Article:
The true pleasure of Gulabo Sitabo lies in its language. This film is writer Juhi Chaturvedi’s love note to her former hometown of Lucknow, and is capably directed by her longtime collaborator Shoojit Sircar. The story revolves around a crumbling mansion called Fatima Mahal in Lucknow, a city once known for its splendor and genteel culture. Fatima Mahal is named for the elderly Fatima Begum (Farrukh Jaffar), whose not-so-young husband Chunnan “Mirza” Nawab (Amitabh Bachchan) is waiting for her death so that he can inherit the mansion. Meanwhile Mirza goes around stealing knick-knacks from the mansion and the many renters who live in the sprawling grounds, and getting into bickering matches with particularly irate renter Baankey Rastogi (Ayushmann Khurrana). A government archaeological agency and lawyers get involved. The bickering gets more complicated. There is a message in the film, if you really want to look for it, but really, watching Gulabo Sitabo is like watching two old rivals go at it again, smiling at the small digs and the game of one-upmanship between them. The strong female characters who also figure into this tale just add to the general delights.
Part period piece, part feminist storytelling—Bulbbul is a powerful film in both aspects. The addition of South Asian/Bengali gothic horror is icing on this bonbon. (The film is a taut 90 minutes long, which is where many Bollywood films typically break for intermission.) The story centers on Bulbbul (Tripti Damri), a child bride in 19th century Bengal Presidency. Married to a much older landlord, Indranil (Rahul Bose), Bulbbul befriends her husband’s youngest brother Satya (Avinash Tiwary). Sensing the growing bond between Bulbbul and Satya over the years, Indranil sends Satya to London to study law. By the time Satya returns, he finds his former playmate changed into the mysterious lady of the house, and a bloodthirsty chudail (witch-like figure) preying on villagers. No prizes for guessing who the chudail is. The beauty—and horror—of Bulbbul is in the small details that fill the story and its cinematic aesthetics.
The reason to watch this film is the return of Nawazuddin Siddiqui in the role of a tenacious police officer. Raat Akeli Hai is a murder mystery set in Kanpur, a small-ish town in northern India. Jatil Yadav (Siddiqui) is called to the scene when rich patrician Raghuveer Singh is found shot dead on the day of his wedding to the much younger Radha (Radhika Apte)—known to be Raghuveer’s kept woman. Although Raghuveer’s family wants the case wrapped up quickly, Jatil senses there are many secrets hiding in the Singh mansion. Despite facing opposition from his seniors and his junior colleague, as well as the constant nagging by his mother (Ila Arun, in a delightful role), Jatil doggedly follows the clues. Despite a couple of contrivances—especially the ending—Raat Akeli Hai is a compelling watch.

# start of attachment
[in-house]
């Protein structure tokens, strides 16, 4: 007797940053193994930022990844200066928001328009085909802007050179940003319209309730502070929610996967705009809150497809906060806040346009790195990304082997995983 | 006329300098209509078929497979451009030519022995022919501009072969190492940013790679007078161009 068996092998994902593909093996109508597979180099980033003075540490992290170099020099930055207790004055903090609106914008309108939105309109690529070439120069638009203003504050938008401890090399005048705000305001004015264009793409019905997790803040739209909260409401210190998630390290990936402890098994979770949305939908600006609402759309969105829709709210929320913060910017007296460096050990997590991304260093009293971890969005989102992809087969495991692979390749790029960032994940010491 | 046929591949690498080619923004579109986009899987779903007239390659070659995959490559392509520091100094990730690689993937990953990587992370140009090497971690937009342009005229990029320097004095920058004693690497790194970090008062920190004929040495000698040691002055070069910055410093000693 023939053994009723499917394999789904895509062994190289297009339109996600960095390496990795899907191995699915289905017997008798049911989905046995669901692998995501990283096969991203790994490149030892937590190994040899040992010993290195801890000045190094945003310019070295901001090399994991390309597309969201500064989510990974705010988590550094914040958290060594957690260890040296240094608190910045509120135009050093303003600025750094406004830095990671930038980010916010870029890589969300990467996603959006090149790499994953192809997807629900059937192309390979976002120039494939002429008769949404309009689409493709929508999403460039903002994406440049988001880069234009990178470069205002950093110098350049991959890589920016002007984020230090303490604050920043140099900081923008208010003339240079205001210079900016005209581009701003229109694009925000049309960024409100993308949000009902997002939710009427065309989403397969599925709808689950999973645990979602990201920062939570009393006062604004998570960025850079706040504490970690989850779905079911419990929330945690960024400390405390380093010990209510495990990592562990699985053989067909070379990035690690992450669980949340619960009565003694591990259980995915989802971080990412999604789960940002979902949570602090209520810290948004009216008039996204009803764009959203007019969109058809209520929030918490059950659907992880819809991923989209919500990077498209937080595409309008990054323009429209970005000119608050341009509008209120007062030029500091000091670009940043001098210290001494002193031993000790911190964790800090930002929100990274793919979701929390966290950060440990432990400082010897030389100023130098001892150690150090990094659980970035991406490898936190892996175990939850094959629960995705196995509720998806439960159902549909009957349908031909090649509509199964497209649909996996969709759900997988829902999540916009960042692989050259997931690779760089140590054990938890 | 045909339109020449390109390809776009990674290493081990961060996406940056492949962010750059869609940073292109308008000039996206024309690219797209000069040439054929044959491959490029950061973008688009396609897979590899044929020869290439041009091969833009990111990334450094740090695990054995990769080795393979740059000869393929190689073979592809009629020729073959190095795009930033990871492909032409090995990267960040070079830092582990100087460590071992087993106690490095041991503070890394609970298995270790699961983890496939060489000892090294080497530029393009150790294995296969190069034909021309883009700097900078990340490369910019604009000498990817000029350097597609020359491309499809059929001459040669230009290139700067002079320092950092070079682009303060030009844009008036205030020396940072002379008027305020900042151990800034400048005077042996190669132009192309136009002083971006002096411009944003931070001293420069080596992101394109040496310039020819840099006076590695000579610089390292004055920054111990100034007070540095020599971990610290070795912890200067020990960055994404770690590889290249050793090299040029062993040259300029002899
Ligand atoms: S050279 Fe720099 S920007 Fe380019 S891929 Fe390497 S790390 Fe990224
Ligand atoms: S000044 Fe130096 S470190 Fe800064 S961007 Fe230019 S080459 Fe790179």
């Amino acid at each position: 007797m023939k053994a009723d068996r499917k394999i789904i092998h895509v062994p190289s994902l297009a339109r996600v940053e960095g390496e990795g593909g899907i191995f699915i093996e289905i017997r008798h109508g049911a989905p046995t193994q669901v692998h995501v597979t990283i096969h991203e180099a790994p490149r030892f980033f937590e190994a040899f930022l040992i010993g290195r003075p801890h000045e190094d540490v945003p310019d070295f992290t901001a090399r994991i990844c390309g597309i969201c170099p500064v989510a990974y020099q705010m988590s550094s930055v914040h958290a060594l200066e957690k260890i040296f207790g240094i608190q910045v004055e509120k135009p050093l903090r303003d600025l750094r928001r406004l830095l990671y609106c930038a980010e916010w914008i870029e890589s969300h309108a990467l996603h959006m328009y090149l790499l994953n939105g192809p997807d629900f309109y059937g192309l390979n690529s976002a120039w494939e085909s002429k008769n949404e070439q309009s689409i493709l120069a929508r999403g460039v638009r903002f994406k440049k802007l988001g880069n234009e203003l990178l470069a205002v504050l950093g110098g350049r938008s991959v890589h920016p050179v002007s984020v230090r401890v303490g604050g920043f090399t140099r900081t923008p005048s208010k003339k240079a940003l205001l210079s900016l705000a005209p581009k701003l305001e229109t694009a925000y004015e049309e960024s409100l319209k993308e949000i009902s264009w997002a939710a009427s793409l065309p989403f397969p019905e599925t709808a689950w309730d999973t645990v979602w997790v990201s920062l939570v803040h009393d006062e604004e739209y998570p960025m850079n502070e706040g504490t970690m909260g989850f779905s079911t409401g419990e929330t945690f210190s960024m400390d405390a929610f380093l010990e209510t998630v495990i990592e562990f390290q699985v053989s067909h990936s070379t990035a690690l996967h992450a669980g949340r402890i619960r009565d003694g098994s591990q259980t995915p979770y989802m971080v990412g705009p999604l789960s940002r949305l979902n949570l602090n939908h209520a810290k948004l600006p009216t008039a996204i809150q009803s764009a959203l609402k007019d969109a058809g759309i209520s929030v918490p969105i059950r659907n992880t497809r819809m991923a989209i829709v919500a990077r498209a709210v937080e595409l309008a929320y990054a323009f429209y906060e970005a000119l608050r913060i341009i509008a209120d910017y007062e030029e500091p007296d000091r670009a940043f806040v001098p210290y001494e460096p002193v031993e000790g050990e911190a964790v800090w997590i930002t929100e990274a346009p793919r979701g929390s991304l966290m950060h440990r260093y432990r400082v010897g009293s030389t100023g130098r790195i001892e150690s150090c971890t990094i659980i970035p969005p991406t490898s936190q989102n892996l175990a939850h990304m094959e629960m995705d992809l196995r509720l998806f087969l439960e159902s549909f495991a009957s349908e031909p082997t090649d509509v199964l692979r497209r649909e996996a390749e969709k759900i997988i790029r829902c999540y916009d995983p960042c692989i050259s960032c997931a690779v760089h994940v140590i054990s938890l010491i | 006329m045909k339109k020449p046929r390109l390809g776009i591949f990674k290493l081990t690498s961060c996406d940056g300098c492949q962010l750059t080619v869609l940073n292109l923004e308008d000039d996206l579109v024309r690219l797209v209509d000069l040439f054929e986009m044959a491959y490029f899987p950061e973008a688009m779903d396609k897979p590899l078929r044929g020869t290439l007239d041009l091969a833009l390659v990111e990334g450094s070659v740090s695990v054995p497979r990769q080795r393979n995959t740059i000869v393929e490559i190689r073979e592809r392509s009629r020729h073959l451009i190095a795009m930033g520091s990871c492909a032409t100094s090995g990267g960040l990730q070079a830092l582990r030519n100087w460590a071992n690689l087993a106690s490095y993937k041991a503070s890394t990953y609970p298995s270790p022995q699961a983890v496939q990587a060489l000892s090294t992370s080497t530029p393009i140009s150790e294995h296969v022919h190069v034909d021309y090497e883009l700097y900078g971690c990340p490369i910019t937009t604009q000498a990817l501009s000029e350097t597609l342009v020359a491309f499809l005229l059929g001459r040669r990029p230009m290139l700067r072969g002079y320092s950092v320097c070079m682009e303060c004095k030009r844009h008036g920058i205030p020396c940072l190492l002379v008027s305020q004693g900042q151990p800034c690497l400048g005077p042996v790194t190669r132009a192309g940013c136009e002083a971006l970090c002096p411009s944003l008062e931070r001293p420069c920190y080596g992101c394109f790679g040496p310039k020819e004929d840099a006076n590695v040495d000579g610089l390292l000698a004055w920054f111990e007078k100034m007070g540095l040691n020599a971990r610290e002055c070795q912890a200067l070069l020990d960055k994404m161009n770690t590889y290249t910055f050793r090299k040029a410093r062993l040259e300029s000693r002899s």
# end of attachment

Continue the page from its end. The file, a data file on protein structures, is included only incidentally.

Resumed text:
This biopic is based on the life of Gunjan Saxena, an Indian Air Force pilot and one of the few women in a male-dominated defense service. Born into a military family, she joined the Indian Air Force in 1996 and was the only woman who took part in the combat mission during India’s 1999 Kargil War. Bollywood starlet Jahnvi Kapoor plays the title role credibly and is wonderfully supported by many men, including Pankaj Tripathi (one of the current go-to actors to play benevolent and quirky dad figures) as her encouraging father Anup Saxena and Angad Bedi as her discouraging brother Anshuman. Gunjan doesn’t have many female allies in the film, but that just underscores the everyday sexism and casual misogyny women face in day to day life. At the end of it, Gunjan does achieve her childhood dream to become a pilot, a wonderful vision for any woman—young or old—looking to spread her wings.
To say that Sir is an unusual love story is an understatement. In fact, given the strict class structure and boundaries of Indian society, it’s an unlikely love story. The beauty of Rohena Gera’s quiet film, then, is that Sir makes you believe that a romance between the upper-class Ashwin (Vivek Gomber) and Ratna (Tillotama Shome), his maidservant—which is how people refer to domestic workers in India—is possible. Ratna is a young widow from a small village, who comes to Mumbai looking for work and, possibly, fulfilling her dreams of becoming a fashion designer. Ashwin is a writer who has returned to Mumbai from New York, after the death of his brother, to help run the family business. He becomes even more of a loner after his engagement to his fiancée falls through. At first, Ratna is a shadowy figure in Ashwin’s life, always in the background. But slowly, as Ashwin starts to understand Ratna’s ambitions, and Ratna starts to accept Ashwin’s camaraderie, a deeper relationship builds between them. Will it last? Sir doesn’t offer any answers. However, the possibility is sublime.
Aparita Bhandari is an arts and life reporter in Toronto. Her areas of interest and expertise lie in the intersections of gender, culture and ethnicity. She is the producer and co-host of the Hindi language podcast, KhabardaarPodcast.com. You can find her on Twitter. Along with Bollywood, Toblerone bars are one of her guilty pleasures.